Aims: The WATCHMAN® device was proven non-inferior to oral anticoagulation (OAT). However, periprocedural risks and uncertainty regarding patients with absolute contraindication for OAT limit the overall utilisation of this approach. We investigated the periprocedural safety of dual platelet inhibition and primary utilisation of larger device diameters in order to minimise peri-device leakage and repositioning of the device during the implantation process.
Methods and results: Since 2010, 59 consecutive patients have been treated with the WATCHMAN® device and followed for six months. In patients with contraindications to warfarin, dual antiplatelet therapy (DAPT) was used during the first 45 days after implantation instead of warfarin. Device size was chosen 15-30% greater than the LAA diameter in order to minimise device repositioning and leakage, and to prevent device embolisation. Small, non-trabecular recesses at the superior ridge towards the inferior, left pulmonary vein were regularly observed and followed by transoesophageal echo regarding thrombus formation. We observed a 3.3% rate of pericardial effusions and a 5% rate of thrombi at the device during the healing period of 45 days and no device embolisations. One thromboembolic event without clinical sequelae was observed during the six-month follow-up period. All patients stopped DAPT at six months as no primary or secondary leakage >5 mm around the device perimeter was observed.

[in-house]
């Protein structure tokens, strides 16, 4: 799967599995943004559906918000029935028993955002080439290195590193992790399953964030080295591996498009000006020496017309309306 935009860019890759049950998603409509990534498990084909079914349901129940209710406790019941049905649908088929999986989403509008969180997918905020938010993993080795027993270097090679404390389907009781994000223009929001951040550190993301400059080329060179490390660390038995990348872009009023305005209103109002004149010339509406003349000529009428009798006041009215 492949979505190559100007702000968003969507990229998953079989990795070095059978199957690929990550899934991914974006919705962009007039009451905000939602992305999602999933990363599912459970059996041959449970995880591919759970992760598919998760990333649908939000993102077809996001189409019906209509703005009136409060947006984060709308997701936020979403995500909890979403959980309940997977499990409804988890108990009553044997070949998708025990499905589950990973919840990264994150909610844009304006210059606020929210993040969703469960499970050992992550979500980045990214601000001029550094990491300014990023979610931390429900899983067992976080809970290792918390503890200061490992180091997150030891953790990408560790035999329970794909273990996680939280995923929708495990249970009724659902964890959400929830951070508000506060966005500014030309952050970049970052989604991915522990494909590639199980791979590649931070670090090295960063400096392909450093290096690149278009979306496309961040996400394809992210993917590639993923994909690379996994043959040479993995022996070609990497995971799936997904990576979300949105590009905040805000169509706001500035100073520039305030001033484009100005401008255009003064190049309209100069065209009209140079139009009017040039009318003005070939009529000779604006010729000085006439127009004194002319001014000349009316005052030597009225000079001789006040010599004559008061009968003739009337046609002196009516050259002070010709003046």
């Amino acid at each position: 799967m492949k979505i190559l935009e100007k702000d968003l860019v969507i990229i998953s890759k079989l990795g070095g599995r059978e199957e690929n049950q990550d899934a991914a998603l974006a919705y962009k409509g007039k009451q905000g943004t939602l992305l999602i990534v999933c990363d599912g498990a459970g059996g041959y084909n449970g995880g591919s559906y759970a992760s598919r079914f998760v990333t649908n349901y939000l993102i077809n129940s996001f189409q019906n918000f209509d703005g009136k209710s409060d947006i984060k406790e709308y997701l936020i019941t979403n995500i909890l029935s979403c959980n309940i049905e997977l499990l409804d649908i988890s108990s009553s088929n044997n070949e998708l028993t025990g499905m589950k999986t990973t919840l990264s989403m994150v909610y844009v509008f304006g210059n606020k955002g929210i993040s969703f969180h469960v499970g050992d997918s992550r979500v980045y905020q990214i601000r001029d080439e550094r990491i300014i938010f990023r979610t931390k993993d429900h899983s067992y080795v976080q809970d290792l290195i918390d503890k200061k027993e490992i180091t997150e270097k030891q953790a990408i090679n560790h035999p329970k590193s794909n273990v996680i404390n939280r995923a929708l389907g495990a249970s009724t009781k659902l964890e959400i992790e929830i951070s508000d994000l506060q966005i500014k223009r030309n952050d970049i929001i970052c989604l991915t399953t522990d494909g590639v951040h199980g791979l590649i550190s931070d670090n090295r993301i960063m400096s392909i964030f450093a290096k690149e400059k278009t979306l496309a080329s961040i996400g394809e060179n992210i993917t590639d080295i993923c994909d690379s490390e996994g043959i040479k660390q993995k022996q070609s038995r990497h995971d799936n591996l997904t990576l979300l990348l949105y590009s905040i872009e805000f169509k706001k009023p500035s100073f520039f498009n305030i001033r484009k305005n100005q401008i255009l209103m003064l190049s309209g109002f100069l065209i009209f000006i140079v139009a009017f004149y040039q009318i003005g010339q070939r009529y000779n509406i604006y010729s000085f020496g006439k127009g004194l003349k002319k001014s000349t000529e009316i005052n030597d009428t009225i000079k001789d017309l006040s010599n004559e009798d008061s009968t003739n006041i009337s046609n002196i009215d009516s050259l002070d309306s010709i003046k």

Conclusions: Our data suggest that DAPT can be used safely during the first 45 days in patients with contraindications to warfarin. An algorithm employing larger devices in relation to the LAA ostium with consecutively larger compression improved procedural safety compared to the current standard regarding leakage and device repositioning.